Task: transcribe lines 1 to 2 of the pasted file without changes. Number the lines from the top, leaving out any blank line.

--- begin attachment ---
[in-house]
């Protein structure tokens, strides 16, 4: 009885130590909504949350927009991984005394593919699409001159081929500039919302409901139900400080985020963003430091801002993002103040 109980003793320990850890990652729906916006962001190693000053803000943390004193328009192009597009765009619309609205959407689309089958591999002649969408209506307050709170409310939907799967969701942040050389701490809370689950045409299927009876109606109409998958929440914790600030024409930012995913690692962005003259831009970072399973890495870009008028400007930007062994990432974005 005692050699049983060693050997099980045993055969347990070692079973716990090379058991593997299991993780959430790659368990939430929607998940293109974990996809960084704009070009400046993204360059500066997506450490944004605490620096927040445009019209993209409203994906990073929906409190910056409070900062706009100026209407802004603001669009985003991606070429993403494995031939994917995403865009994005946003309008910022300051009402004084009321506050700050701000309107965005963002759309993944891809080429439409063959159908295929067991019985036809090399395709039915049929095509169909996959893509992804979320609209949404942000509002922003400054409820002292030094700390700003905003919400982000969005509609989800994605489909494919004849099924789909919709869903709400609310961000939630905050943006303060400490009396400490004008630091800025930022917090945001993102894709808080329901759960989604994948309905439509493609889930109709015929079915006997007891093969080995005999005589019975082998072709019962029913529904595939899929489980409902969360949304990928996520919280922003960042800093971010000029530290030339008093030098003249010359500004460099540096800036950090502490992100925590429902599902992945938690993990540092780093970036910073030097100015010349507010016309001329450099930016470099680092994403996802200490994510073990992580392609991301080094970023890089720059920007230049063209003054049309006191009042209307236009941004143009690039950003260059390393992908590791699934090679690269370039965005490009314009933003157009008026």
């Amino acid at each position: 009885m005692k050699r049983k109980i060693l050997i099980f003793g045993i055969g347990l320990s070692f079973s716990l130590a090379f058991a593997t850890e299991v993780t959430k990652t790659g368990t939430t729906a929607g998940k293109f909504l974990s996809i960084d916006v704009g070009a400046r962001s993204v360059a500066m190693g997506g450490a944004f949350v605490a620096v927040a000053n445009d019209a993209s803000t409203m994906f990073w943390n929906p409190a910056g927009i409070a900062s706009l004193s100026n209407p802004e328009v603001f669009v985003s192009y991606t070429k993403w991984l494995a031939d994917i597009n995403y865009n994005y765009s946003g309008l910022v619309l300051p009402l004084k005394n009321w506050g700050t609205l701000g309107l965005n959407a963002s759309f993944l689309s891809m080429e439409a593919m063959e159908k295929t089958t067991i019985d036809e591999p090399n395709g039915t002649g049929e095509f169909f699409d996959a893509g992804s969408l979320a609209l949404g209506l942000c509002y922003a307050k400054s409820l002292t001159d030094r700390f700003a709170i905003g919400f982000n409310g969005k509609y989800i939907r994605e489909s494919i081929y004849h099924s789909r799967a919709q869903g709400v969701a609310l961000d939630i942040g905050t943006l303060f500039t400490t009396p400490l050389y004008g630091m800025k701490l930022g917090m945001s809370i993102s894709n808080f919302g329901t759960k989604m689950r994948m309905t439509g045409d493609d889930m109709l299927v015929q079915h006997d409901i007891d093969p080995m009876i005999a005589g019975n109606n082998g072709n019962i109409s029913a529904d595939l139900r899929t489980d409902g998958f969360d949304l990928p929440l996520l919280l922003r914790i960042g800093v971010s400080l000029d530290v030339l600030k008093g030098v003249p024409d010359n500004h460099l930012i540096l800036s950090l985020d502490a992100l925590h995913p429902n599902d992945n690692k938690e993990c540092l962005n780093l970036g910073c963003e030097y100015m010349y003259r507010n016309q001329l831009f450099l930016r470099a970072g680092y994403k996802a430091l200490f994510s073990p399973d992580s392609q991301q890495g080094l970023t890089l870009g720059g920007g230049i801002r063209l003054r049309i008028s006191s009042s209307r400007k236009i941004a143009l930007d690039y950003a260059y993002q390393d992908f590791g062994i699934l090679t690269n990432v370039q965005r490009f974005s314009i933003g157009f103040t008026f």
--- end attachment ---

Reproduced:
[in-house]
């Protein structure tokens, strides 16, 4: 009885130590909504949350927009991984005394593919699409001159081929500039919302409901139900400080985020963003430091801002993002103040 109980003793320990850890990652729906916006962001190693000053803000943390004193328009192009597009765009619309609205959407689309089958591999002649969408209506307050709170409310939907799967969701942040050389701490809370689950045409299927009876109606109409998958929440914790600030024409930012995913690692962005003259831009970072399973890495870009008028400007930007062994990432974005 005692050699049983060693050997099980045993055969347990070692079973716990090379058991593997299991993780959430790659368990939430929607998940293109974990996809960084704009070009400046993204360059500066997506450490944004605490620096927040445009019209993209409203994906990073929906409190910056409070900062706009100026209407802004603001669009985003991606070429993403494995031939994917995403865009994005946003309008910022300051009402004084009321506050700050701000309107965005963002759309993944891809080429439409063959159908295929067991019985036809090399395709039915049929095509169909996959893509992804979320609209949404942000509002922003400054409820002292030094700390700003905003919400982000969005509609989800994605489909494919004849099924789909919709869903709400609310961000939630905050943006303060400490009396400490004008630091800025930022917090945001993102894709808080329901759960989604994948309905439509493609889930109709015929079915006997007891093969080995005999005589019975082998072709019962029913529904595939899929489980409902969360949304990928996520919280922003960042800093971010000029530290030339008093030098003249010359500004460099540096800036950090502490992100925590429902599902992945938690993990540092780093970036910073030097100015010349507010016309001329450099930016470099680092994403996802200490994510073990992580392609991301080094970023890089720059920007230049063209003054049309006191009042209307236009941004143009690039950003260059390393992908590791699934090679690269370039965005490009314009933003157009008026």